$query = '';
         if (is_array($condition)) {
-            if (isset($condition['field_expr'])) {
-                $fieldName = str_replace('#?', $this->quoteIdentifier($fieldName), $condition['field_expr']);
-                unset($condition['field_expr']);
-            }
             $key = key(array_intersect_key($condition, $conditionKeyMap));
 
             if (isset($condition['from']) || isset($condition['to'])) {

Please patch!



Hi! My name is Mattias Geniar. I'm a Support Manager at Nucleus Hosting in Belgium, a general web geek & public speaker. Currently working on DNS Spy & Oh Dear!. Follow me on Twitter as @mattiasgeniar.

Share this post

Did you like this post? Will you help me share it on social media? Thanks!

Comments

Willem Tuesday, April 21, 2015 at 15:51 - Reply

It is indeed mind-boggling. I asked Magento and they said:

Due to our lack of automated tests, we have no possibility for a quick release cycles.

Btw, you can test whether you have applied the patch correctly here: https://shoplift.byte.nl


    Mattias Geniar Tuesday, April 21, 2015 at 16:04 - Reply

    Amazing response …

    A “quick release” apparently means the same as “2 months of the patch being out, we haven’t actually bothered to update our zip files on the site“.

    I’m hoping this blogpost gets enough attention to trigger a response from Magento and a change of course for their Open Source community edition.


      Melvyn Sopacua Tuesday, April 21, 2015 at 20:43 - Reply

      This must not have been someone that has ever been on a release engineering team. Automated tests are not part of the equation. If you can release the patch you can run your variant of newvers.sh and make the new version available. If not then you better call it a preliminary patch.

      Also not someone trained in communication. Apparently we are provided with a patch that hasn’t been tested properly.


Pieter Tuesday, April 21, 2015 at 17:40 - Reply

Stop using magento? Seems a good enough reason for me. There’s plenty of other, much better designed frameworks out there.


      Xavier Wednesday, April 22, 2015 at 16:51 - Reply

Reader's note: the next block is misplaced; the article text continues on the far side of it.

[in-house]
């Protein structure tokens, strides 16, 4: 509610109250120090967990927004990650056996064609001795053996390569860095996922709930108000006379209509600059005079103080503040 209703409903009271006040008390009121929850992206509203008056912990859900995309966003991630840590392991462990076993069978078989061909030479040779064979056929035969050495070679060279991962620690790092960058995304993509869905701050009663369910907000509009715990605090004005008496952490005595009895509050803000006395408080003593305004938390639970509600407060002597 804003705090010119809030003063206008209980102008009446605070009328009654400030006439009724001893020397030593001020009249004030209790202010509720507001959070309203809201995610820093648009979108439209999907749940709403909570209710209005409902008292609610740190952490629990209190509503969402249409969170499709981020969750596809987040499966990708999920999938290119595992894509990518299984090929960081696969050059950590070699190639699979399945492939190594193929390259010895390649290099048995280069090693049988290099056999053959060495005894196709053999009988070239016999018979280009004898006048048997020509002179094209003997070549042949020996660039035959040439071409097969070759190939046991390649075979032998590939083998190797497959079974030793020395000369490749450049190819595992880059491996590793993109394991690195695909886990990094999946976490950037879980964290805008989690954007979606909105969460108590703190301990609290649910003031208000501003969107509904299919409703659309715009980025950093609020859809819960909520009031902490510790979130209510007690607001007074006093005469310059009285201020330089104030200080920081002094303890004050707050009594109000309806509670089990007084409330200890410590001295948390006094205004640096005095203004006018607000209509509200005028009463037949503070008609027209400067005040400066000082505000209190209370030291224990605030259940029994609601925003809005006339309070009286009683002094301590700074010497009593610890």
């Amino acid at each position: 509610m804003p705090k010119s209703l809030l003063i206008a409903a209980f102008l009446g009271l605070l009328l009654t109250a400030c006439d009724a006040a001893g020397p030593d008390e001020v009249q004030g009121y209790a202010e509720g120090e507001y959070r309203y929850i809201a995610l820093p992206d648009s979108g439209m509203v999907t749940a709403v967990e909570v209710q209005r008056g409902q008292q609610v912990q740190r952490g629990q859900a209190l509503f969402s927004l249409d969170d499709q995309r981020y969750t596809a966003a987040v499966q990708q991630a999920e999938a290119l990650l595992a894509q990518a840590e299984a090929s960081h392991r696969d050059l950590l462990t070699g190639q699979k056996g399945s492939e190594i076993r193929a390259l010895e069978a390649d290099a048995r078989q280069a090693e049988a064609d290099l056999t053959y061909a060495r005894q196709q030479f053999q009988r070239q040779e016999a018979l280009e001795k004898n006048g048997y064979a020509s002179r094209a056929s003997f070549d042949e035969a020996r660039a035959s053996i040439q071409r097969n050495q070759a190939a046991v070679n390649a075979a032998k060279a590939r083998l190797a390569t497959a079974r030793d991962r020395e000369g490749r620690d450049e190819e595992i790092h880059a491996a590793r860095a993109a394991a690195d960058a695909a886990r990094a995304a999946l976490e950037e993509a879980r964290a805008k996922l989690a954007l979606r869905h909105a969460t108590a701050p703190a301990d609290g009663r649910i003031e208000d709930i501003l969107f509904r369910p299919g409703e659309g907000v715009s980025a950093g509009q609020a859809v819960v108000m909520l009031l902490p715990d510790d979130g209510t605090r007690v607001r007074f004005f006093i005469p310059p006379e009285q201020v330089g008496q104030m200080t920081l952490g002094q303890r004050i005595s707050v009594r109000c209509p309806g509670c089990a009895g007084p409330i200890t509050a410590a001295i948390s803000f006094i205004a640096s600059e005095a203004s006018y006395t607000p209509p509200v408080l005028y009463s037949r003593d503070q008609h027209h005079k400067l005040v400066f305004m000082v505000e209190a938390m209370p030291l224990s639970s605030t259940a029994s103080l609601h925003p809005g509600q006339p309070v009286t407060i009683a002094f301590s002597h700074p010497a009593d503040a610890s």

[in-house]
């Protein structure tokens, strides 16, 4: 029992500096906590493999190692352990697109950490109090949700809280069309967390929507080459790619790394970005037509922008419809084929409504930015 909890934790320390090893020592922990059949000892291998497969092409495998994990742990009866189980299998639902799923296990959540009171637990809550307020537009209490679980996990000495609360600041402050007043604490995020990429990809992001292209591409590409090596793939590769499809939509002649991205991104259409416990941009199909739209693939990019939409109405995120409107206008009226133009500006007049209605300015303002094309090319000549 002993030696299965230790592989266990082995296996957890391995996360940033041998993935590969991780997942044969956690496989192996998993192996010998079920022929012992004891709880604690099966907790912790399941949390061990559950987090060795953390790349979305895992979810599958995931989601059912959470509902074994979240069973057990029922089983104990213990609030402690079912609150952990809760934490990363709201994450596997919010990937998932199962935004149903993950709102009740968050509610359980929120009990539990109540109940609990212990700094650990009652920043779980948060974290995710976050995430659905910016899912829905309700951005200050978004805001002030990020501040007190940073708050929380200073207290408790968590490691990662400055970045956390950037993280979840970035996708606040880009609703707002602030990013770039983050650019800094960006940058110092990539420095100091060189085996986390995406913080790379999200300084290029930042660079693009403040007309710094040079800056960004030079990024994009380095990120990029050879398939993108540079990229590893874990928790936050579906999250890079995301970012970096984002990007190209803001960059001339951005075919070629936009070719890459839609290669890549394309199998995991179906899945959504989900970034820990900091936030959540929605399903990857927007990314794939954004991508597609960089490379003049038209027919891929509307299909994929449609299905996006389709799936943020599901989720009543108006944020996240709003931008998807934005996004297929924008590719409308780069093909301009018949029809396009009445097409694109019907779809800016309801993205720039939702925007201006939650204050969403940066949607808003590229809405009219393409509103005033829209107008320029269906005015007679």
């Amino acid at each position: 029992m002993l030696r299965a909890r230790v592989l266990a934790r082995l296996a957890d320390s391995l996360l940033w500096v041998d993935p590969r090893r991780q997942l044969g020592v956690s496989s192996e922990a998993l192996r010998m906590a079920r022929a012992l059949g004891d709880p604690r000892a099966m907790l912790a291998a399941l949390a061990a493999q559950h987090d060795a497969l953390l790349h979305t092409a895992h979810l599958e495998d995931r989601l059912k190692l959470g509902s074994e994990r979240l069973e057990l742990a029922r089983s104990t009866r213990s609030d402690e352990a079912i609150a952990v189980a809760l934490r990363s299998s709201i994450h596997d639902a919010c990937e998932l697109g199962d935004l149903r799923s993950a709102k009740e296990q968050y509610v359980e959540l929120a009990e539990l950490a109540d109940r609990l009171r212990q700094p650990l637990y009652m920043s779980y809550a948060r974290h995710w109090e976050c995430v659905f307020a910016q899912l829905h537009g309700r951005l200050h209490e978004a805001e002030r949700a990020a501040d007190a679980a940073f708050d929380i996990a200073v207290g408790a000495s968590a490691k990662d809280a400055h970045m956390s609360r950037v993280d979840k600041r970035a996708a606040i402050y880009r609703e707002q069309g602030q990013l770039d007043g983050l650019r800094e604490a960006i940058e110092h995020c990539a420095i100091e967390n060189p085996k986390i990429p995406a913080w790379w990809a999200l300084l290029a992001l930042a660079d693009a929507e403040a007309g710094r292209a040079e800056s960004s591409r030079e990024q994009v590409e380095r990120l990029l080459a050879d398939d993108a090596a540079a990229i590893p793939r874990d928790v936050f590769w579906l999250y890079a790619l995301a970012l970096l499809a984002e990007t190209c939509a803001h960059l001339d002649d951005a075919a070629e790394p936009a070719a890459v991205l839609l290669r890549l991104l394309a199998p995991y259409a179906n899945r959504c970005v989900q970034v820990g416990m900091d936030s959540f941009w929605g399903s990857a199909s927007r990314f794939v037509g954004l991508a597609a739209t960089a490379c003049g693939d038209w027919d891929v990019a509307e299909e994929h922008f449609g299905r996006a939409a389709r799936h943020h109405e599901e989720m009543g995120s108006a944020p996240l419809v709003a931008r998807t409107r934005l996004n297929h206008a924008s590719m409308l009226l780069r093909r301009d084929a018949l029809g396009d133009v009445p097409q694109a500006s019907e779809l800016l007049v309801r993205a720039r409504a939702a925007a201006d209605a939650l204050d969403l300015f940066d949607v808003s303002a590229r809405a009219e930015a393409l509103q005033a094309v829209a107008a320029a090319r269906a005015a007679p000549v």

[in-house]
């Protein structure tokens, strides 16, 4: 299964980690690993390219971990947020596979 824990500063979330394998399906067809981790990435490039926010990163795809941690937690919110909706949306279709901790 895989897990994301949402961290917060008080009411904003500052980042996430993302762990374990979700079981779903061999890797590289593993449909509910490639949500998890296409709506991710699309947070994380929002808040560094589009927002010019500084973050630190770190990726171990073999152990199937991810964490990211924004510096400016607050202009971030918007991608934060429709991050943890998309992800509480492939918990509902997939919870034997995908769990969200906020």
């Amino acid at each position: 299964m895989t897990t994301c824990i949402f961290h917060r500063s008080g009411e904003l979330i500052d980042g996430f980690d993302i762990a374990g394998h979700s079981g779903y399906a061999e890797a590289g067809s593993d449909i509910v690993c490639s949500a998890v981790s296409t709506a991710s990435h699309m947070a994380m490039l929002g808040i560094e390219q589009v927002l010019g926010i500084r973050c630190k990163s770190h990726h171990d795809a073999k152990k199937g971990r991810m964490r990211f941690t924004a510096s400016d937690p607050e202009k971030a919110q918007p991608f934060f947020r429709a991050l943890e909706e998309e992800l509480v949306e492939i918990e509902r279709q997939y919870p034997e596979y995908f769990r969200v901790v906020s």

PrestaShop

      Full disclosure: I work at PrestaShop and I don’t mean to advertise our product with this reply. Just hoping for some feedback, whether your reaction is “yes, love it”, “meh” or “absolutely not”.

      :)


        Toni Wednesday, April 22, 2015 at 20:19 - Reply

        I’m sorry to trash your employer, but I’ve seen my 2-year old organize things better than your codebase.
        It’s a horrible pain in the butt to work with.

        Also, I don’t trust anyone using die() in their production code. Ever.

        Or anyone not having a clear structure in the framework for separating rendering / outputting to the client and the logic itself.
        This just means hacks all around.

        Ajax being a good example of this:
        controllers/front/OrderController.php:332

        if ($this->errors)
        {
        if (Tools::getValue('ajax'))
        $this->ajaxDie('{"hasError" : true, "errors" : ["'.implode('\',\'', $this->errors).'"]}');
        $this->step = 1;
        }
        if ($this->ajax)
        $this->ajaxDie(true);

        I mean what the…

        And who in their right mind would say this is an acceptable way of doing things:

        Tools::redirect('index.php?controller=order&step=1');

        You don’t have to be a node.js or Ruby programmer to realise that’s just moronic in so many levels.

        While Magento is also a horrible mess of a behemoth, it does have at least x2 the features than any other, including PrestaShop.


    Mike Tuesday, April 21, 2015 at 21:47 - Reply

    “There’s plenty of other, much better designed frameworks out there.”

    Such as?


Tom Harrison Wednesday, April 22, 2015 at 05:53 - Reply

In 2010, I worked at a company that had unwittingly chosen Magento. It quickly became evident to me that this “Open Source” software was nothing more than a come-on for their consulting service. A working version had been installed a year before, and the hook was set. Its excellent UI and slick marketing belied its seamy underbelly. I read the code, as I try to do with all libraries providing critical services, and began to realize that there was not simply bad programming, but something more nefarious: what I saw as a clear attempt to hook users into something free, then quickly create a morass which even skilled developers could not escape. We did, at great expense and time just by switching to another CMS product, but most companies who choose broad solutions like Magento are not that lucky. Perhaps they have changed in the last years. But this sounds exactly like the issues we had to wrench ourselves out of… This time with immediate and widespread security implications.


Joe Wednesday, April 22, 2015 at 22:15 - Reply

I’ve been forced to used magento ce a few times over the years by clients thinking it is the “latest and greatest” but have never had more then headaches with it. Several years ago I finally made the switch over to the SaaS platform 3dcart and have not looked back since. Check them out http://www.3dcart.com

For a very low cost they handle all of this for me and I can focus working ON my business and not FOR my business.


Leave a Reply

Your email address will not be published. Required fields are marked *

Inbound links